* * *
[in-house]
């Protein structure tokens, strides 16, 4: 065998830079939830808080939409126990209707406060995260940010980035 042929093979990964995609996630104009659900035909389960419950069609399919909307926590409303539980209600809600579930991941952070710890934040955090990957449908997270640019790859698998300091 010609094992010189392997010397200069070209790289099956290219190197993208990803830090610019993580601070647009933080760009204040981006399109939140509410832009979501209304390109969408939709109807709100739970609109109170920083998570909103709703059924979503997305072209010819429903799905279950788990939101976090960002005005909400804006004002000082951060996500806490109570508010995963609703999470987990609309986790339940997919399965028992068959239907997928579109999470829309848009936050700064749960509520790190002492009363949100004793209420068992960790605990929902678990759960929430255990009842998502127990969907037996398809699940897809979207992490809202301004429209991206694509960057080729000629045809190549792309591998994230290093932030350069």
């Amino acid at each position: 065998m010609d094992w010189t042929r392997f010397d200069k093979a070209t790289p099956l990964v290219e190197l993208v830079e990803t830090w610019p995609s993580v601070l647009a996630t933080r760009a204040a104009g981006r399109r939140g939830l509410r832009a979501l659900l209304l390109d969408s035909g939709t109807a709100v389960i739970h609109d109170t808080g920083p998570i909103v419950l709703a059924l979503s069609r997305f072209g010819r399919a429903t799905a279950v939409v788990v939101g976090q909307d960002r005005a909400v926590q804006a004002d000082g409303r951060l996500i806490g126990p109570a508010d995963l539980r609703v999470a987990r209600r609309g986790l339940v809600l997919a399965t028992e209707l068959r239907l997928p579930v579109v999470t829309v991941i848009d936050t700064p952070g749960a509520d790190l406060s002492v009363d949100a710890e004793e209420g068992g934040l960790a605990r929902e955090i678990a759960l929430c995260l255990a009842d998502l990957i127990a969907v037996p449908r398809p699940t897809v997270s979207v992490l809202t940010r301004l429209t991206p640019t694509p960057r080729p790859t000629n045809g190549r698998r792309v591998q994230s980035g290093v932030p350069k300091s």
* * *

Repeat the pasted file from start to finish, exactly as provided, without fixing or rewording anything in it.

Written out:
[in-house]
């Protein structure tokens, strides 16, 4: 065998830079939830808080939409126990209707406060995260940010980035 042929093979990964995609996630104009659900035909389960419950069609399919909307926590409303539980209600809600579930991941952070710890934040955090990957449908997270640019790859698998300091 010609094992010189392997010397200069070209790289099956290219190197993208990803830090610019993580601070647009933080760009204040981006399109939140509410832009979501209304390109969408939709109807709100739970609109109170920083998570909103709703059924979503997305072209010819429903799905279950788990939101976090960002005005909400804006004002000082951060996500806490109570508010995963609703999470987990609309986790339940997919399965028992068959239907997928579109999470829309848009936050700064749960509520790190002492009363949100004793209420068992960790605990929902678990759960929430255990009842998502127990969907037996398809699940897809979207992490809202301004429209991206694509960057080729000629045809190549792309591998994230290093932030350069």
């Amino acid at each position: 065998m010609d094992w010189t042929r392997f010397d200069k093979a070209t790289p099956l990964v290219e190197l993208v830079e990803t830090w610019p995609s993580v601070l647009a996630t933080r760009a204040a104009g981006r399109r939140g939830l509410r832009a979501l659900l209304l390109d969408s035909g939709t109807a709100v389960i739970h609109d109170t808080g920083p998570i909103v419950l709703a059924l979503s069609r997305f072209g010819r399919a429903t799905a279950v939409v788990v939101g976090q909307d960002r005005a909400v926590q804006a004002d000082g409303r951060l996500i806490g126990p109570a508010d995963l539980r609703v999470a987990r209600r609309g986790l339940v809600l997919a399965t028992e209707l068959r239907l997928p579930v579109v999470t829309v991941i848009d936050t700064p952070g749960a509520d790190l406060s002492v009363d949100a710890e004793e209420g068992g934040l960790a605990r929902e955090i678990a759960l929430c995260l255990a009842d998502l990957i127990a969907v037996p449908r398809p699940t897809v997270s979207v992490l809202t940010r301004l429209t991206p640019t694509p960057r080729p790859t000629n045809g190549r698998r792309v591998q994230s980035g290093v932030p350069k300091s």